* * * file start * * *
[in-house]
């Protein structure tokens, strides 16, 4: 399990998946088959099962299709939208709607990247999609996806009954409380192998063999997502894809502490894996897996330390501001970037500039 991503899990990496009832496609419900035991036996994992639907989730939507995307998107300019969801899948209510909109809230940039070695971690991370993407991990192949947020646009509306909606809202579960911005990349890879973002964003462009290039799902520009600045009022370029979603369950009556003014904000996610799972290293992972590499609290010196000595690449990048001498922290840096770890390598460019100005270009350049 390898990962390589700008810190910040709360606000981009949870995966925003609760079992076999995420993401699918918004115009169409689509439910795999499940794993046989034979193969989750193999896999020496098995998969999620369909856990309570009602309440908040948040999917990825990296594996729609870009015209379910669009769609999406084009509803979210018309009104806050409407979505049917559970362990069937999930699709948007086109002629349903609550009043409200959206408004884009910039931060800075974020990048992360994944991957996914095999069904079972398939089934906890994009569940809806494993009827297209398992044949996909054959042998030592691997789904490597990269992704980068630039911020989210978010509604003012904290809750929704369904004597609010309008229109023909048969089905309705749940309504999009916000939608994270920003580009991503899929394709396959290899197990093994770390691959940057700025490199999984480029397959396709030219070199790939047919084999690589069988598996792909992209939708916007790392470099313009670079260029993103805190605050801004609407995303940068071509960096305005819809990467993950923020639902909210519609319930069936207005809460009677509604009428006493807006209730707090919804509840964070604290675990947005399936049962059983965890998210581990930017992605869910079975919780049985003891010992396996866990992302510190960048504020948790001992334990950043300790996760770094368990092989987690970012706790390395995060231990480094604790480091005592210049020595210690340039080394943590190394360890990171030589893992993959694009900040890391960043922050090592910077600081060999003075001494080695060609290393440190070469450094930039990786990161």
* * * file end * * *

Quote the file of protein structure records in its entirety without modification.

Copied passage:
[in-house]
């Protein structure tokens, strides 16, 4: 399990998946088959099962299709939208709607990247999609996806009954409380192998063999997502894809502490894996897996330390501001970037500039 991503899990990496009832496609419900035991036996994992639907989730939507995307998107300019969801899948209510909109809230940039070695971690991370993407991990192949947020646009509306909606809202579960911005990349890879973002964003462009290039799902520009600045009022370029979603369950009556003014904000996610799972290293992972590499609290010196000595690449990048001498922290840096770890390598460019100005270009350049 390898990962390589700008810190910040709360606000981009949870995966925003609760079992076999995420993401699918918004115009169409689509439910795999499940794993046989034979193969989750193999896999020496098995998969999620369909856990309570009602309440908040948040999917990825990296594996729609870009015209379910669009769609999406084009509803979210018309009104806050409407979505049917559970362990069937999930699709948007086109002629349903609550009043409200959206408004884009910039931060800075974020990048992360994944991957996914095999069904079972398939089934906890994009569940809806494993009827297209398992044949996909054959042998030592691997789904490597990269992704980068630039911020989210978010509604003012904290809750929704369904004597609010309008229109023909048969089905309705749940309504999009916000939608994270920003580009991503899929394709396959290899197990093994770390691959940057700025490199999984480029397959396709030219070199790939047919084999690589069988598996792909992209939708916007790392470099313009670079260029993103805190605050801004609407995303940068071509960096305005819809990467993950923020639902909210519609319930069936207005809460009677509604009428006493807006209730707090919804509840964070604290675990947005399936049962059983965890998210581990930017992605869910079975919780049985003891010992396996866990992302510190960048504020948790001992334990950043300790996760770094368990092989987690970012706790390395995060231990480094604790480091005592210049020595210690340039080394943590190394360890990171030589893992993959694009900040890391960043922050090592910077600081060999003075001494080695060609290393440190070469450094930039990786990161």